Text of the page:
Bengaluru

Silicon binaries: language, culture and identity

Going local: Zac O’Yeah, author; Madhu Nataraj, dancer; Vivek Shanbhag, novelist; and Jayant Kaikini, writer; in conversation with Vanamala Viswanatha, academic, at the session on Bengaluru.

Going local: Zac O’Yeah, author; Madhu Nataraj, dancer; Vivek Shanbhag, novelist; and Jayant Kaikini, writer; in conversation with Vanamala Viswanatha, academic, at the session on Bengaluru.  

How much change is good for a city? Should people who migrate assimilate themselves into the culture of the new place? These were among the questions that the panellists tried to solve about the puzzle that is Bengaluru.

The session on “Who is a Bengalurian? Identities in a changing, cosmopolitan city” saw different perspectives being put forth: from a growing feeling of neglect of the Kannada language to whether knowing Kannada was the same as being a Bengalurean.

Vanamala Viswanatha, academic and translator, who moderated the session, started off the discussion with how Bengaluru had historically been “multi” because of its location, which makes it different from Dharwad or Mysuru, which are “recognisably” Kannada in their orientation and identity. The PSUs heralded the “multi” culture to Bengaluru, which has grown more “intense” recently, she said.

Delving into reasons for this, novelist and playwright Vivek Shanbhag said the “linguistic tolerance” of Bengalureans and Kannadigas is something people can “immediately experience”, given the influences other languages have in different regions of Karnataka: Marathi in north Karnataka, Tulu and Konkani in coastal Karnataka and Telugu and Tamil in south Karnataka. However, what is unique is that many — even legendary names in Kannada literature such as Da. Ra. Bendre and Masti Venkatesh Iyengar — did not have Kannada as their “mother’s tongue” but belonged to the Kannada culture. This was what was lacking now.

Referring to the “IT revolution” that propelled Bengaluru into becoming the “silicon city”, Mr. Shanbhag said, “When these people moved in, there was so much change in such a short time. There was no time or support given to these people to connect themselves with Kannada. There are so many IT companies here. Companies have a responsibility to make sure their employees are comfortable, and know the language of the street. As far as I know, there is no such training being given. Emotional health is as important as infrastructure.”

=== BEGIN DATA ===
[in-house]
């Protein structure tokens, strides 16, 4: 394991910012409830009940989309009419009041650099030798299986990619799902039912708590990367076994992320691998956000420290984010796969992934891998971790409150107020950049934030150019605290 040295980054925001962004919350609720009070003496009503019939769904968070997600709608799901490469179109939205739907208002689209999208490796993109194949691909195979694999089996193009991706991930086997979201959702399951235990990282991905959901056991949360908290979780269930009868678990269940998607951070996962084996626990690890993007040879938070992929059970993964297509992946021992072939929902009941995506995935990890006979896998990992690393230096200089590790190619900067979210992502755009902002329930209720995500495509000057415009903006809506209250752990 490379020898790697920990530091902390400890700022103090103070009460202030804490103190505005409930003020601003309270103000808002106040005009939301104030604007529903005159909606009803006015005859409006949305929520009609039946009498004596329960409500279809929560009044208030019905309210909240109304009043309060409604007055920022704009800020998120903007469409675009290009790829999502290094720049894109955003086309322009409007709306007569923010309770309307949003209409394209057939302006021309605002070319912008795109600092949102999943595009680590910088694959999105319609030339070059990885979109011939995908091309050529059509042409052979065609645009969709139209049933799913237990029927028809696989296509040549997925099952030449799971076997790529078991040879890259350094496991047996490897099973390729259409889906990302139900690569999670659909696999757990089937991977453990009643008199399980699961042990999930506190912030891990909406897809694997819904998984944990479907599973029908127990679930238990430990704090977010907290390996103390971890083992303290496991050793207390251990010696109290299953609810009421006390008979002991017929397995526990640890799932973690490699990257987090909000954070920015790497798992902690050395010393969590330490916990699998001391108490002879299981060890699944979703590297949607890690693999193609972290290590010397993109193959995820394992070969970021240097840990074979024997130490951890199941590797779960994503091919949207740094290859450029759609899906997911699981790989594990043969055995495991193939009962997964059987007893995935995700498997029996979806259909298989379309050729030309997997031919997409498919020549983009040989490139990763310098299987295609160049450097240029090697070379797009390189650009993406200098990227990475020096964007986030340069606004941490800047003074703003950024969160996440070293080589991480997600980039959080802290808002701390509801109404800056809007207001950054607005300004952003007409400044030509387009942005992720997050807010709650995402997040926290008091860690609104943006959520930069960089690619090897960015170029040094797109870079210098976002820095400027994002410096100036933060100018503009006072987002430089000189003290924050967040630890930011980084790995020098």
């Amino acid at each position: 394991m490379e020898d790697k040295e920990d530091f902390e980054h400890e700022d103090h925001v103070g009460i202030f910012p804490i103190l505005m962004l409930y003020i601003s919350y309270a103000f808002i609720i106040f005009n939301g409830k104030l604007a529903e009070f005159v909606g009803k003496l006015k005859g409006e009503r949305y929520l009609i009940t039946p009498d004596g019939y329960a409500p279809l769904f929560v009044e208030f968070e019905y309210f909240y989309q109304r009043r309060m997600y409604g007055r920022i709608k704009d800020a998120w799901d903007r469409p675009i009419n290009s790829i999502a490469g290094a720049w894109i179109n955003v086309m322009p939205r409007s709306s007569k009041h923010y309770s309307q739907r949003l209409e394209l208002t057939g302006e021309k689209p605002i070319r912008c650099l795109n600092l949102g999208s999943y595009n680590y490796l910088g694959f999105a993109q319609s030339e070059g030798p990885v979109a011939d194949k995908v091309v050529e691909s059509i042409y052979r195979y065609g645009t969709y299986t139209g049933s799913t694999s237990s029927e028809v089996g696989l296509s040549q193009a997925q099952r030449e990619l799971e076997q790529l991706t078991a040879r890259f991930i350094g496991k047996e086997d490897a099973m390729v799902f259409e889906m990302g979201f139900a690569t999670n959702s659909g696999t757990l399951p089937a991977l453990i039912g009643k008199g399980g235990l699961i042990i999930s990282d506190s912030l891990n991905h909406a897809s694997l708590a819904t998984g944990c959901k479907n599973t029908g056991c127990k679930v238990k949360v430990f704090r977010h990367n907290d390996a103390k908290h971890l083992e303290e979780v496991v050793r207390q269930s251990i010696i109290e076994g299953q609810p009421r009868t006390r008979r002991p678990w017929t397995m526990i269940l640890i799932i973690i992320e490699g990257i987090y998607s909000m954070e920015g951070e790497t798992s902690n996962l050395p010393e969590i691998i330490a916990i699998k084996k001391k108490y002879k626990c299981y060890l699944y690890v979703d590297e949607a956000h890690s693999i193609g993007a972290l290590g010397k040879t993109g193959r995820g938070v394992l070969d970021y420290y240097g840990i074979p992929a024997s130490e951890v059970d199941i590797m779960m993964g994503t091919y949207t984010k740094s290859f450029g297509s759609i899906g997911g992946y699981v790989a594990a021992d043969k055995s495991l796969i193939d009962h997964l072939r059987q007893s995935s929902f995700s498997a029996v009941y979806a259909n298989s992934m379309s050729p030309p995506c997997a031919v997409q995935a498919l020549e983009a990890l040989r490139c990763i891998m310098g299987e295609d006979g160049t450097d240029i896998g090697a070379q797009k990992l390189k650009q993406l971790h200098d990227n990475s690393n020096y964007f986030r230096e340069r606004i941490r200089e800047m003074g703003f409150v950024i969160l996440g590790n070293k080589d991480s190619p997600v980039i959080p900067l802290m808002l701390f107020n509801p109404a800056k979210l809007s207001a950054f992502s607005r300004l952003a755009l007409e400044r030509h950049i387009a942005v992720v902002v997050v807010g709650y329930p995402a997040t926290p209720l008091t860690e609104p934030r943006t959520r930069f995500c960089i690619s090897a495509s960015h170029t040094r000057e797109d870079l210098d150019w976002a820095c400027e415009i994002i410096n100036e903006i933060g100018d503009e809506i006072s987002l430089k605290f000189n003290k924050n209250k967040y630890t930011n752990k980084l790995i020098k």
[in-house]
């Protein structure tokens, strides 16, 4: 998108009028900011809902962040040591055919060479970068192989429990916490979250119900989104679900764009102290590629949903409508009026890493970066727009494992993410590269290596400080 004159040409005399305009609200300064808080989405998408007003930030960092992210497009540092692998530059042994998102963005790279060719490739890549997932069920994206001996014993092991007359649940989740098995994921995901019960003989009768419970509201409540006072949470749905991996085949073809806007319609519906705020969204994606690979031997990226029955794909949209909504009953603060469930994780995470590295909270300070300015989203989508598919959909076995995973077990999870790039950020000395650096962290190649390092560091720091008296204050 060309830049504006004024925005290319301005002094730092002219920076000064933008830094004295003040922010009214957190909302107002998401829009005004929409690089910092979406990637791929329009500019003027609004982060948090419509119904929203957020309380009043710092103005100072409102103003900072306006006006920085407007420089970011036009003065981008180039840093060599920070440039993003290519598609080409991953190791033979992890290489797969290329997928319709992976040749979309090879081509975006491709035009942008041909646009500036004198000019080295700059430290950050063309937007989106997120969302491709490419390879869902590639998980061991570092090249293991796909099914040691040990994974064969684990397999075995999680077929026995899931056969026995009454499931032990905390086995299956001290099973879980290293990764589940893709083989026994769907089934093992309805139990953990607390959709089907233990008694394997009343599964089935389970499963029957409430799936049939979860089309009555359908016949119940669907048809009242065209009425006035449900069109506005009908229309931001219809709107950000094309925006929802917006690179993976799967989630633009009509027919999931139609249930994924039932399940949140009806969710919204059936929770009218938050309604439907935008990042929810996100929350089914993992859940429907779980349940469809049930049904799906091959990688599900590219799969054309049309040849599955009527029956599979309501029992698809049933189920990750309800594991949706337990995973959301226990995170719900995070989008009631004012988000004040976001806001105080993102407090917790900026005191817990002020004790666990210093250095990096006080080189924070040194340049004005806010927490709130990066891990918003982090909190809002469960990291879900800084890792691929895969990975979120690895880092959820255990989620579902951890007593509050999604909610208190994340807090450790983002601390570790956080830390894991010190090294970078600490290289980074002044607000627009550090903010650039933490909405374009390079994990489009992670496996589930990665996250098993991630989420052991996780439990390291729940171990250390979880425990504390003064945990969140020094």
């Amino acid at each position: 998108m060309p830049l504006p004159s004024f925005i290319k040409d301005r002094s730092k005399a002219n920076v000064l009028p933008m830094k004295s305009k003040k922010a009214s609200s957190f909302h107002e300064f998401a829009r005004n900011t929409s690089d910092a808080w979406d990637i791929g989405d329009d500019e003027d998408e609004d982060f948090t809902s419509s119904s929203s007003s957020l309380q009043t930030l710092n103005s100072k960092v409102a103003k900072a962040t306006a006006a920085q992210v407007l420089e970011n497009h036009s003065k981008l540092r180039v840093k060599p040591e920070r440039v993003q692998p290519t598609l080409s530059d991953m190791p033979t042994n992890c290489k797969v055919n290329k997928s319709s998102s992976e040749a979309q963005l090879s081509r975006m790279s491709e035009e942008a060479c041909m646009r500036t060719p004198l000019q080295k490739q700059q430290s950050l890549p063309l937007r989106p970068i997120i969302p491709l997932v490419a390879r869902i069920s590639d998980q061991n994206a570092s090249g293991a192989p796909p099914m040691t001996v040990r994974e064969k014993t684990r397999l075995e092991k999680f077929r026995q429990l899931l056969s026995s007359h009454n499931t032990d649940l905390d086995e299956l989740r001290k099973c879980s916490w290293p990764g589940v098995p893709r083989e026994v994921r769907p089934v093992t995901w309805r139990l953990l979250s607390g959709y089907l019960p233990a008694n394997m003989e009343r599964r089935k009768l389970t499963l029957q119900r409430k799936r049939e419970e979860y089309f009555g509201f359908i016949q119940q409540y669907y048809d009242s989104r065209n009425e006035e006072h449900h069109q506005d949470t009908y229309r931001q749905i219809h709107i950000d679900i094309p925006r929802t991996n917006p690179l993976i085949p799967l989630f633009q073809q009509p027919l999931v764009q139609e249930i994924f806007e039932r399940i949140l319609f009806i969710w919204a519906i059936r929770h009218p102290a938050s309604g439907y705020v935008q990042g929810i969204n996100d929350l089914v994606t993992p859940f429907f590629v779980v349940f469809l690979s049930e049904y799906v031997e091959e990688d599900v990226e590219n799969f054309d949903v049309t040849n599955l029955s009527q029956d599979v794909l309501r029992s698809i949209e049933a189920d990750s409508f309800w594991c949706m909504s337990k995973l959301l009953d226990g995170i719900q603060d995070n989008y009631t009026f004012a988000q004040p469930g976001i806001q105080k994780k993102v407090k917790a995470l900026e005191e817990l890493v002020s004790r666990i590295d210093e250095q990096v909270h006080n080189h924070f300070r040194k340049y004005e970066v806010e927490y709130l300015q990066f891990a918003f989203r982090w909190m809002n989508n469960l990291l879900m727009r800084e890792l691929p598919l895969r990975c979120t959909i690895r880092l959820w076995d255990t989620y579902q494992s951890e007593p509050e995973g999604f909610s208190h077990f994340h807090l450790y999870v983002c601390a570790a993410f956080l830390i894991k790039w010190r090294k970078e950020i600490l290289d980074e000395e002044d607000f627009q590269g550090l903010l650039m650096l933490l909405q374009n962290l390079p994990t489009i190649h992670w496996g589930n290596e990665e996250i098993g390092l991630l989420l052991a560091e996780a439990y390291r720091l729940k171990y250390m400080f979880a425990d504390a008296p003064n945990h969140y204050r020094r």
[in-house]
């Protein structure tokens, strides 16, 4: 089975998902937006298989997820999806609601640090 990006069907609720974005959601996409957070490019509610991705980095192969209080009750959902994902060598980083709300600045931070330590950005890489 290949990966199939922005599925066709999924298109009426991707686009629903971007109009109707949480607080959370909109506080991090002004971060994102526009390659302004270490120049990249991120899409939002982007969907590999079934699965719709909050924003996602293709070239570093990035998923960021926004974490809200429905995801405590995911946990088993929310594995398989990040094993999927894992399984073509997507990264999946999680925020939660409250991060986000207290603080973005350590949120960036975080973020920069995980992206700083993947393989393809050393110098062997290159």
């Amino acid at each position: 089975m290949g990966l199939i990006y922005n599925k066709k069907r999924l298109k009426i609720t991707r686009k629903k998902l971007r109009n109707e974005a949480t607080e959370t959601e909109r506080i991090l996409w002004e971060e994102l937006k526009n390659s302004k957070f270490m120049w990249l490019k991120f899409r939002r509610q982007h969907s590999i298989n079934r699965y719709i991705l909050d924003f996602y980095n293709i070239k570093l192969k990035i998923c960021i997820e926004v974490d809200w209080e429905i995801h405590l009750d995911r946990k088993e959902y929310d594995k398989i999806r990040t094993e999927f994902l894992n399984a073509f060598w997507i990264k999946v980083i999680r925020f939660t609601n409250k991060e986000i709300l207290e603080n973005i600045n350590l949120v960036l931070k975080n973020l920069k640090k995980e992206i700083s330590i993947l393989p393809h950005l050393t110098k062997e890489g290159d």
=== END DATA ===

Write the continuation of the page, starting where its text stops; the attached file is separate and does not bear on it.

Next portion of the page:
Talking about “change,” poet and writer Jayant Kaikini, who recently won the DSC prize for South Asian Literature for the translated No Presents Please-Mumbai Stories, drew comparisons between Mumbai and Bengaluru.

“Change has to be there, but at what cost? The people who come here from outside, they are working here. It is all about evolving as an individual and what the city enables and empowers you. The Mumbai and Marathi ethos and ambience too had to go through this, but it ultimately evolved into a collective, larger mindset. I hope it happens in Bengaluru too,” he said.

He also spoke about the other form of migration — of people from within Karnataka moving to Bengaluru. “There is an image that disturbs me: a tractor in the city. It was designed to be in an agricultural field. But it has come to Bengaluru to take the construction debris to give rise to skyscrapers. On the trailer is an entire family from north Karnataka who have come here to build this city,” he said.

Author Zac O'Yeah, who has made Bengaluru home for the past 27 years, said of all the cities in the world he has visited, Bengaluru is the only one where “a shopkeeper will be able to converse in Kannada, Hindi, English, Malayalam, Tamil and Telugu”. But he raised a question: is being a Bengalurean the same as speaking Kannada? “The language issue is important. But how much do we love Bengaluru? The city is getting to be like an ailing mother,” he said. Pointing to the sense of ownership, Ms. Viswanatha said different kinds of people have been participating in civic activism being seen in the city, which was about how people can contribute in developing a city.

Madhu Nataraj, dancer and choreographer underlined a fact that the panellists were pointing to: that Bengalureans were resilient to all the change that was happening around them. Speaking from an artist’s perspective, she said, “Bengaluru has always allowed people to be creative. The audiences are open-minded and welcoming.”

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Printable version | Sep 27, 2020 9:10:39 AM | https://www.thehindu.com/news/cities/bangalore/silicon-binaries-language-culture-and-identity/article26225844.ece

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